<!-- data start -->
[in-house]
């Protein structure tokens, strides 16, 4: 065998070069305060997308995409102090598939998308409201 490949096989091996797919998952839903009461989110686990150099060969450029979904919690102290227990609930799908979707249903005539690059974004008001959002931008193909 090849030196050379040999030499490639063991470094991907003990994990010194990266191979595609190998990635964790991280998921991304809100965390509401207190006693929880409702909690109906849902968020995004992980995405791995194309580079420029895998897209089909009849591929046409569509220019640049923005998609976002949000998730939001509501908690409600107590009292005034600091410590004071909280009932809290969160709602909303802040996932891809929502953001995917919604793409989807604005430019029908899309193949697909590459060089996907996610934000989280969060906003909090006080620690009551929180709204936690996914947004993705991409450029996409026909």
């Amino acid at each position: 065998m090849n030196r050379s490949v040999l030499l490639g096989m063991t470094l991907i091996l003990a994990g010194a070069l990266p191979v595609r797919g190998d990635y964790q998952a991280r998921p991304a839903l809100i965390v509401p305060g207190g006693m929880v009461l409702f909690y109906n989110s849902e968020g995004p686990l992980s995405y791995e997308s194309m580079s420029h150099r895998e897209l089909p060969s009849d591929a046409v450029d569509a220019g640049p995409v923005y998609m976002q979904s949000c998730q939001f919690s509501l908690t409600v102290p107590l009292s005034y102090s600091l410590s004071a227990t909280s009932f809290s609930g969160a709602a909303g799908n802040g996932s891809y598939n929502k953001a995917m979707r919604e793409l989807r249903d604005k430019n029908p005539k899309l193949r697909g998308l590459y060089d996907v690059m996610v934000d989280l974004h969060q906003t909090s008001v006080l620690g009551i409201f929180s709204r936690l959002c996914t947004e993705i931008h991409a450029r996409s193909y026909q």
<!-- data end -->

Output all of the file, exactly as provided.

[in-house]
């Protein structure tokens, strides 16, 4: 065998070069305060997308995409102090598939998308409201 490949096989091996797919998952839903009461989110686990150099060969450029979904919690102290227990609930799908979707249903005539690059974004008001959002931008193909 090849030196050379040999030499490639063991470094991907003990994990010194990266191979595609190998990635964790991280998921991304809100965390509401207190006693929880409702909690109906849902968020995004992980995405791995194309580079420029895998897209089909009849591929046409569509220019640049923005998609976002949000998730939001509501908690409600107590009292005034600091410590004071909280009932809290969160709602909303802040996932891809929502953001995917919604793409989807604005430019029908899309193949697909590459060089996907996610934000989280969060906003909090006080620690009551929180709204936690996914947004993705991409450029996409026909």
């Amino acid at each position: 065998m090849n030196r050379s490949v040999l030499l490639g096989m063991t470094l991907i091996l003990a994990g010194a070069l990266p191979v595609r797919g190998d990635y964790q998952a991280r998921p991304a839903l809100i965390v509401p305060g207190g006693m929880v009461l409702f909690y109906n989110s849902e968020g995004p686990l992980s995405y791995e997308s194309m580079s420029h150099r895998e897209l089909p060969s009849d591929a046409v450029d569509a220019g640049p995409v923005y998609m976002q979904s949000c998730q939001f919690s509501l908690t409600v102290p107590l009292s005034y102090s600091l410590s004071a227990t909280s009932f809290s609930g969160a709602a909303g799908n802040g996932s891809y598939n929502k953001a995917m979707r919604e793409l989807r249903d604005k430019n029908p005539k899309l193949r697909g998308l590459y060089d996907v690059m996610v934000d989280l974004h969060q906003t909090s008001v006080l620690g009551i409201f929180s709204r936690l959002c996914t947004e993705i931008h991409a450029r996409s193909y026909q």